March 11, 2010 / 4:06 PM / 10 years ago

Nigeria arrests 200 after clashes around Jos

JOS, Nigeria (Reuters) - Police in Nigeria said on Thursday they had arrested around 200 people following weekend attacks on three Christian villages in which hundreds of people are feared to have been killed.

Police stand guard during a mass burial of victims of religious attacks in the Dogo Nahawa village, about 15 km (9 miles) to the capital city of Jos in central Nigeria, March 8, 2010. REUTERS/Akintunde Akinleye

The central city of Jos, at the crossroads of Nigeria’s Muslim north and Christian south, has been tense since Sunday’s attacks, blamed on northern settlers, on the villages of Dogo Nahawa, Zot and Ratsat just south of the Plateau state capital.

The bloodshed again put Africa’s most populous nation in the international spotlight, with foreign governments including the United States and international rights groups urging the authorities to ensure those responsible are brought to justice.

“About 200 people have been arrested so far,” Plateau police spokesman Mohammed Lerama said.

“By the time the investigations are completed, all of them will be charged to court ... Some were arrested for unlawful possession of firearms, some who were breaking curfew periods, some for unlawful assembly,” he said.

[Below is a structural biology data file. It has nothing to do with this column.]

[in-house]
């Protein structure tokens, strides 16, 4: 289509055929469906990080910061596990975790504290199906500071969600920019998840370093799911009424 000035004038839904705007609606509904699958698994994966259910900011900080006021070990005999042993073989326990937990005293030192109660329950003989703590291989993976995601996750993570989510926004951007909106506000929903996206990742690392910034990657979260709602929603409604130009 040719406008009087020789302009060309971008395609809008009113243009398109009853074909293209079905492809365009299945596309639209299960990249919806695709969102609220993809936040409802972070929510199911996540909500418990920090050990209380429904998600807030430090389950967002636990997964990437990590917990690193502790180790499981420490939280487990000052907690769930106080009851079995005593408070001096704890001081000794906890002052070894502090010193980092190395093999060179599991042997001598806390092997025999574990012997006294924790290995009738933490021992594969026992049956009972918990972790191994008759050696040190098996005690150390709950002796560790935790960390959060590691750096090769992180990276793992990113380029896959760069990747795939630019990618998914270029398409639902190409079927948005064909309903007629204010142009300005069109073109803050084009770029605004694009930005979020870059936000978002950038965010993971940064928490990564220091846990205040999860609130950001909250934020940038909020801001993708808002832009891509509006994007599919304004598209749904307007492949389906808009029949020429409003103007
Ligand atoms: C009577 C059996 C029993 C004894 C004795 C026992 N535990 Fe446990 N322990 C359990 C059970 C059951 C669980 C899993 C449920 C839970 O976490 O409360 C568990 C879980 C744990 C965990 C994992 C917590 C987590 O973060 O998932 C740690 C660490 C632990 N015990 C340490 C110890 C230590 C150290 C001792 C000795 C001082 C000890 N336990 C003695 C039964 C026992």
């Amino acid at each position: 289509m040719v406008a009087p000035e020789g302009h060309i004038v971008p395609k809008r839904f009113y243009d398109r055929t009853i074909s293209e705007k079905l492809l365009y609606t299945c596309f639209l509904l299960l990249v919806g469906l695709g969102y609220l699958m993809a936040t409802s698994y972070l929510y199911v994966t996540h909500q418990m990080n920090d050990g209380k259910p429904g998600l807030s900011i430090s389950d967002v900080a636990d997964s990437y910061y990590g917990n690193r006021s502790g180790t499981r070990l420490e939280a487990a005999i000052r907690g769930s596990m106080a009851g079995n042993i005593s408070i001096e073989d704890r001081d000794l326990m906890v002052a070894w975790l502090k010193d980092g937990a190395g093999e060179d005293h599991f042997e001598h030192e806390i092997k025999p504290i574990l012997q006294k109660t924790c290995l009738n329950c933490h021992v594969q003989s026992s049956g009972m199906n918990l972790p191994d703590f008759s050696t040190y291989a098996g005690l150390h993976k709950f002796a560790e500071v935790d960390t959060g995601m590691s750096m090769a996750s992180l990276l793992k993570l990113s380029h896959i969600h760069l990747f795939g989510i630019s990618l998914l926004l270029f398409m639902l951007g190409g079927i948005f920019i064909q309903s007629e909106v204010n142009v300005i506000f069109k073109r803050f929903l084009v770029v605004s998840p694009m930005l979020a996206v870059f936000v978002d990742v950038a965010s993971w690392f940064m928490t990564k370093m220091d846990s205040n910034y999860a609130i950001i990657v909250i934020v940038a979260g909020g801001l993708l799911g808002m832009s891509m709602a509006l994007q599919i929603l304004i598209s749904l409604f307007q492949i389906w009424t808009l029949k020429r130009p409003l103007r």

Fierce competition for control of fertile farmlands between Christian and animist indigenous groups and Muslim settlers from the north have repeatedly triggered unrest in central Nigeria’s “Middle Belt” over the past decade.

Retaliatory attacks are not uncommon and Acting President Goodluck Jonathan has put the security forces on red alert to try to prevent unrest from spreading to neighbouring states.

Plateau state government and local army chiefs have traded blame over the killings last Sunday, which came less than two months after days of clashes between Muslim and Christian mobs killed more than 400 people around Jos.

State Governor Jonah Jang on Tuesday blamed the military, which took control of security in January, for failing to respond to his warning that movements of armed men had been reported by villagers shortly before Sunday’s attacks.

The local army commander denied he had been informed of any planned attack on the communities.

“Governor Jang’s ceaseless attack on the army only goes to confirm his extraordinary partisanship to which the army will not be blackmailed into supporting,” army spokesman Brigadier General Chris Olukolade said in a statement.

Some residents have questioned how the attacks on the three communities can have taken place at night when Jos remained under a dusk-to-dawn curfew imposed after January’s violence.

Hundreds of women marched in Jos on Thursday to demand the removal of army chiefs and justice for the victims.

“The carnage was carried out in the middle of the night and Jos is on a 6 (p.m.) to 6 (a.m.) curfew. They must have passed through checkpoints,” said John Gotip, one of scores of men who marched alongside the women.

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